“We in Zurich are more interested in the translation: what’s the benefit for the mother-child interaction, for the child being breastfed in the outcome later in childhood, even following the child until adolescence to see how they learn, behave, how they gain prevention against common infectious diseases,” Sennhauser explained.
This is why the Family Larsson-Rosenquist Foundation – whose founders own the Swiss-based Medela company specialising in breast pumps – is funding the professorships through an endowment of CHF20 million ($21 million).
The University of Zurich was keen to stress however that the Larsson-Rosenquist Foundation would have no influence on the choice of professor or topics being researched.
This follows the controversy surrounding a $100 million sponsoring deal with Swiss bank UBS in 2013 to establish an economics institute.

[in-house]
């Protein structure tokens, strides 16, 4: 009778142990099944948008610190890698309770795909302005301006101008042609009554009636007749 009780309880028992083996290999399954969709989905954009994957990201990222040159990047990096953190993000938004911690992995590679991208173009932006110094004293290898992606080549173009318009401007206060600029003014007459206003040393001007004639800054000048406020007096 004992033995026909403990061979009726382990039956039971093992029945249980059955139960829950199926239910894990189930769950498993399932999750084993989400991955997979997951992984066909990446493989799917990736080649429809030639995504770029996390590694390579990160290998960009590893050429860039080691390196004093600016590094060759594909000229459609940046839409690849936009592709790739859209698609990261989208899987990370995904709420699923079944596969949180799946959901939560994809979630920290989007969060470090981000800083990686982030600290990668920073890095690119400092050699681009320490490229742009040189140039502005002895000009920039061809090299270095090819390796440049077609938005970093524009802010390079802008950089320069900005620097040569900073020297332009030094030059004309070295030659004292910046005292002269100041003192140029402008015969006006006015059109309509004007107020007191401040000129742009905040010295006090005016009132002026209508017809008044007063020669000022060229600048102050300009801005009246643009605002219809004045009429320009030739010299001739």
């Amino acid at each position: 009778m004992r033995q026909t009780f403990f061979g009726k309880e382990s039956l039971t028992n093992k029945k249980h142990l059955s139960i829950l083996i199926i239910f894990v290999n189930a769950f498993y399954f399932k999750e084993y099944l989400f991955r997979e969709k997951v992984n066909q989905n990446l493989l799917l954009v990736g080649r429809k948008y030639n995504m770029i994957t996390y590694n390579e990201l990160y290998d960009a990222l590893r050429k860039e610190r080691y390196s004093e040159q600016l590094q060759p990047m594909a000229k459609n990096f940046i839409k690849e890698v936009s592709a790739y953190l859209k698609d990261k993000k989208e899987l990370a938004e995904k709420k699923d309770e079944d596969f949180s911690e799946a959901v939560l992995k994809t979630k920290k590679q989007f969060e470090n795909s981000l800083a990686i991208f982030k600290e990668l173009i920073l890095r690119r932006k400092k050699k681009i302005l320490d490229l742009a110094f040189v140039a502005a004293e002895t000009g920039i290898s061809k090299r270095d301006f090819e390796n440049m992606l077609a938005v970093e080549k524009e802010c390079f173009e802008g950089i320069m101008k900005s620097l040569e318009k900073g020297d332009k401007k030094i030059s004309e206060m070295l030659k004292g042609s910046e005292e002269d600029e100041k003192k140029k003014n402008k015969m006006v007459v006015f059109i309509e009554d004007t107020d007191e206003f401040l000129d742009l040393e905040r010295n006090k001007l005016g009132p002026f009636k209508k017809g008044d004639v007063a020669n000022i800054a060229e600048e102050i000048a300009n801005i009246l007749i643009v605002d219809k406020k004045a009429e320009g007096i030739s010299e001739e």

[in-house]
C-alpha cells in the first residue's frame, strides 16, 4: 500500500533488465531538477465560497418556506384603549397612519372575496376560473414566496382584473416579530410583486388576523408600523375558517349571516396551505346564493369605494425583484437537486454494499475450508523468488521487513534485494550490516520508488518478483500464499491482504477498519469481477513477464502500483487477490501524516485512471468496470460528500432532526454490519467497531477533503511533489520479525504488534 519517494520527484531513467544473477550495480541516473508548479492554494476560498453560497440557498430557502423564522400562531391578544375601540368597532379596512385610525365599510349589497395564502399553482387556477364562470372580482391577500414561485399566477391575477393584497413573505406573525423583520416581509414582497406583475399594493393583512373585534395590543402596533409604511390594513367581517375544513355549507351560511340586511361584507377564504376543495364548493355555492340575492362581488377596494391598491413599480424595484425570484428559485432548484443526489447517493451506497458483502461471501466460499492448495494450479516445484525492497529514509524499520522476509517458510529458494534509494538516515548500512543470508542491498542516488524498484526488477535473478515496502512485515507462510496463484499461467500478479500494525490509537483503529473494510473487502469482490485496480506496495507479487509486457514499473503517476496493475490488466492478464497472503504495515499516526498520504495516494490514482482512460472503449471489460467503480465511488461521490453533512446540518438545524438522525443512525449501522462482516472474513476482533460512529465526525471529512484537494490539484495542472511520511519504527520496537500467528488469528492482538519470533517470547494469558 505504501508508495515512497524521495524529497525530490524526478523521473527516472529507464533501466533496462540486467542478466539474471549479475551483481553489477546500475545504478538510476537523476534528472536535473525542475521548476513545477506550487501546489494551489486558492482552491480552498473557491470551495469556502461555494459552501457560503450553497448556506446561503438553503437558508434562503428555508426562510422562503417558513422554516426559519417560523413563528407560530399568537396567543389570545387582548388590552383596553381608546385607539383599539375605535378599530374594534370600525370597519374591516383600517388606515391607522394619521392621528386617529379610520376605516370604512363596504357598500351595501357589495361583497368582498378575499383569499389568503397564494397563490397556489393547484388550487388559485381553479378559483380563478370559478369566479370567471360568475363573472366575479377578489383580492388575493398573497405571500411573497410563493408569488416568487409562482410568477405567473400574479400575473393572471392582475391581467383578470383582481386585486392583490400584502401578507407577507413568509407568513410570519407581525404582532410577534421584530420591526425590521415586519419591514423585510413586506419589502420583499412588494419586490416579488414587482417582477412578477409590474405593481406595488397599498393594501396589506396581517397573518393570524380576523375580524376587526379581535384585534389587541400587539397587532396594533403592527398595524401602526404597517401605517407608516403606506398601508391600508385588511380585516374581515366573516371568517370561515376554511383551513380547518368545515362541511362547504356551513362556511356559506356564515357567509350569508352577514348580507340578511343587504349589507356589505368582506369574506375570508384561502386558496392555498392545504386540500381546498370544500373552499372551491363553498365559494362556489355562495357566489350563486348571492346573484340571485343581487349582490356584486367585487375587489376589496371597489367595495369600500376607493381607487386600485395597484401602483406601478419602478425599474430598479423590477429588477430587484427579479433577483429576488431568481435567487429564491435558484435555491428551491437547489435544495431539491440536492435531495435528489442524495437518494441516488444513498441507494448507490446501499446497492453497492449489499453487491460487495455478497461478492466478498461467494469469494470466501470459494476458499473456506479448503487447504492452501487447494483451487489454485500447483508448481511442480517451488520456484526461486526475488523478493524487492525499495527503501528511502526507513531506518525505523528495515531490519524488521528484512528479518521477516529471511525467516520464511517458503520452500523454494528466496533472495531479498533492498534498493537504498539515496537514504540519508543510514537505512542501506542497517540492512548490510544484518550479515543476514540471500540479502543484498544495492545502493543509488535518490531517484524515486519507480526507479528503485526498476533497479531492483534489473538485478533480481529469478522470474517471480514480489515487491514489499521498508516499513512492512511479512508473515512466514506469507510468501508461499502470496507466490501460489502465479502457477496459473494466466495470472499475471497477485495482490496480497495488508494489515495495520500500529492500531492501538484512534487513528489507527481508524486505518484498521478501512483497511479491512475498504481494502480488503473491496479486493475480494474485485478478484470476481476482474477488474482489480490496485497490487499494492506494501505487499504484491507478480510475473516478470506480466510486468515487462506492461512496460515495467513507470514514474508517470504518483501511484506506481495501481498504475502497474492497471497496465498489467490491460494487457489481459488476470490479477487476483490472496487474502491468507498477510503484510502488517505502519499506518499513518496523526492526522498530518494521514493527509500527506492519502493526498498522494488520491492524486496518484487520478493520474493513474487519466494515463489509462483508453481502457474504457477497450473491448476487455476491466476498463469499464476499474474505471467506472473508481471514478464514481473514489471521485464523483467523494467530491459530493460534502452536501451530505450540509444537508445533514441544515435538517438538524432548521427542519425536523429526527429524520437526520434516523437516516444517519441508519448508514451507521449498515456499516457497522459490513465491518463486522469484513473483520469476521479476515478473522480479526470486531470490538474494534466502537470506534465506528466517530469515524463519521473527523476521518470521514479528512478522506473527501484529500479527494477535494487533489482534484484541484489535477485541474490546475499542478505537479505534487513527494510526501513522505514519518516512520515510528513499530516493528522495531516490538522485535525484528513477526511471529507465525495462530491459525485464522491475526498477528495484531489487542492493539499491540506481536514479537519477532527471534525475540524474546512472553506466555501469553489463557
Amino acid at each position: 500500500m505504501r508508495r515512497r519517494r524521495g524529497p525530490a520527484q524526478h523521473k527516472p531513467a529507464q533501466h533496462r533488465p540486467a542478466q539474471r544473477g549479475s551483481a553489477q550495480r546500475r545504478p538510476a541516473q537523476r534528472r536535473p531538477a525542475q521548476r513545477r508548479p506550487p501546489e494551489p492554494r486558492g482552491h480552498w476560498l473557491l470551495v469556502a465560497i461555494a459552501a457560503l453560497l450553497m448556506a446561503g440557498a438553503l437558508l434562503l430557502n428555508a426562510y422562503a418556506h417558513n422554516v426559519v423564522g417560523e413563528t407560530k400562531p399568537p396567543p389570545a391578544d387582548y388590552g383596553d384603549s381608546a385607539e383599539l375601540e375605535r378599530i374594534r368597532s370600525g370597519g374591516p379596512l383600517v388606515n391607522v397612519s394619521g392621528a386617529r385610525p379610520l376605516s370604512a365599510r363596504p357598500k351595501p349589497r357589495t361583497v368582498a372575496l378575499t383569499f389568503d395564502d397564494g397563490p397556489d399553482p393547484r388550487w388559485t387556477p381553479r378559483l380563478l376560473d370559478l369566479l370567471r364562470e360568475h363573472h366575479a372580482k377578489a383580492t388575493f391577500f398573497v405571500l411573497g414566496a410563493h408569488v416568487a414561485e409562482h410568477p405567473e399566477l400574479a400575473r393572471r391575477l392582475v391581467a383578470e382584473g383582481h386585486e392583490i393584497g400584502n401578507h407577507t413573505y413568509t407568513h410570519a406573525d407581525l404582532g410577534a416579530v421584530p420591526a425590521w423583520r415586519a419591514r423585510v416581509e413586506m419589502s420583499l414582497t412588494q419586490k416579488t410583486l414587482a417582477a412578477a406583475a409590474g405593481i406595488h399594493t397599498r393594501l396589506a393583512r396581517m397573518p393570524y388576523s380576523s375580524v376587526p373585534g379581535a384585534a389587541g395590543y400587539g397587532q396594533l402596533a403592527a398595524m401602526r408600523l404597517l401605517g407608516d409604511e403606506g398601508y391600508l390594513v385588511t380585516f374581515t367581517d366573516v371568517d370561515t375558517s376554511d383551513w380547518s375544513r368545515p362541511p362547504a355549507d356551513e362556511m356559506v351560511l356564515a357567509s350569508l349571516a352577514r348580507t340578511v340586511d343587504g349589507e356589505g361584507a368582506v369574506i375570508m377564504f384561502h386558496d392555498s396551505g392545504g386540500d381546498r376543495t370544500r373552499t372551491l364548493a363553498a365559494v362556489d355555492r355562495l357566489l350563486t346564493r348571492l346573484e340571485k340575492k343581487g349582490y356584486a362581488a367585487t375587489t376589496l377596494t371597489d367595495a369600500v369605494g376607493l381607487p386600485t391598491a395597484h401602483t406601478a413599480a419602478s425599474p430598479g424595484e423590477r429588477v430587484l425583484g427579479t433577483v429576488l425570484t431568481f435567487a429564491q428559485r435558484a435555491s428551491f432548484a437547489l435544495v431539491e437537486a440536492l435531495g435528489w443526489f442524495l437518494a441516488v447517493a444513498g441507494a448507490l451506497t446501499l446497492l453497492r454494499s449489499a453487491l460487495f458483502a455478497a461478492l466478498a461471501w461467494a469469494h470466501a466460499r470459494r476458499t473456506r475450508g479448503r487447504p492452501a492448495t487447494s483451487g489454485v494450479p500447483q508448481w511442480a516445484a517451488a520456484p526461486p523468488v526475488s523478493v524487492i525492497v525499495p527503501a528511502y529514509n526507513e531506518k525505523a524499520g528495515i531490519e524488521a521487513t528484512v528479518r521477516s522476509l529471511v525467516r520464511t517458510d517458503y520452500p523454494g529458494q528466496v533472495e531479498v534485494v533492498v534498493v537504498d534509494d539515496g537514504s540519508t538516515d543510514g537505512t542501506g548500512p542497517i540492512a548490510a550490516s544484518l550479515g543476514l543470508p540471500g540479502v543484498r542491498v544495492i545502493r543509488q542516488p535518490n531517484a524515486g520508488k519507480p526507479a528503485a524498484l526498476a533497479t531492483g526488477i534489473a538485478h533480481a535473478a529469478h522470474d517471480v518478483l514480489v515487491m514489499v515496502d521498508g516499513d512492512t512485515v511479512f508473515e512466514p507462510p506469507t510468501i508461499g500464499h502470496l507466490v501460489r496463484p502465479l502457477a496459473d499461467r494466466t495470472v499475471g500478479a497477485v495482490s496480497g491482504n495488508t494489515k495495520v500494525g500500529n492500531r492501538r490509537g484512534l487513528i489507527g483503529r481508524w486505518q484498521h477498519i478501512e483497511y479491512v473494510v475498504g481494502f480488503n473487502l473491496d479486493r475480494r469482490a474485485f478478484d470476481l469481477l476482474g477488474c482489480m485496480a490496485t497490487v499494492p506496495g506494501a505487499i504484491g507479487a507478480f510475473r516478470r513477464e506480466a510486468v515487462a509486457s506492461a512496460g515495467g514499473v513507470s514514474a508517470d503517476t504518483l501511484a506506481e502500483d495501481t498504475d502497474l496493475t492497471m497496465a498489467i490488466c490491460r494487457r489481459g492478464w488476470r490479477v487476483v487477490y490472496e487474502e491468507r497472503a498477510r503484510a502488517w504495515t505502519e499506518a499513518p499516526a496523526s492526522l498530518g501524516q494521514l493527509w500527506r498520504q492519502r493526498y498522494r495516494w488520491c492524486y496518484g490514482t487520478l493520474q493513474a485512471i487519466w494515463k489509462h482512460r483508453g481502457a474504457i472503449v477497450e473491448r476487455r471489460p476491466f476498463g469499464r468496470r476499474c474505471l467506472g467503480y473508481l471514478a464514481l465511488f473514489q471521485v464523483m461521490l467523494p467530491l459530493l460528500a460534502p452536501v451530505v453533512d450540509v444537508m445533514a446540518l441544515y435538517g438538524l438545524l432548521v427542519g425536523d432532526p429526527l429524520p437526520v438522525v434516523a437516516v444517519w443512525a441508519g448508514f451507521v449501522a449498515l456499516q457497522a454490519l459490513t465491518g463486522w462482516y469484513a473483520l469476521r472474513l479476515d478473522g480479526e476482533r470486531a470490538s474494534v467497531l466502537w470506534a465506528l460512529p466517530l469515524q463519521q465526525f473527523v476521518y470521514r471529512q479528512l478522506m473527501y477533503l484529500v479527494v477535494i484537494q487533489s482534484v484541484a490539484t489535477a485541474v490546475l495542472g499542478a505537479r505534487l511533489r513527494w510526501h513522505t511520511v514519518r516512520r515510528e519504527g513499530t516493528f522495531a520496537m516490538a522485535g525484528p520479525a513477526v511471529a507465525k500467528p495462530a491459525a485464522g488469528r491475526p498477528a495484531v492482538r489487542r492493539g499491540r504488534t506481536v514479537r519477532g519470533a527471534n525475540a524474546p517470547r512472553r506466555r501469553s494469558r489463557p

Former biochemistry professor Gottfried Schatz, one of the first signees of the “Zürcher Appell”, which called for the protection of academic independence over the UBS affair, saw a difference this time. He told a Swiss public television SRF report looking into the independence of the new appointment that whereas the UBS sponsoring was meant to be advertising, the breastmilk professorship was “more of a philanthropic act, a type of patronage – a private fund gives the university money for research”.
But he did criticise the “narrow purpose” of the professorship, saying that this endangered “the university’s mandate and the mandate for long-term research”.
Michael Larsson, president of the foundation and Medela board chairman, said that as a Swiss foundation it was important to look close to home for the professorship. Zurich University has a good reputation, as well as enthusiasm for the research issue, he said.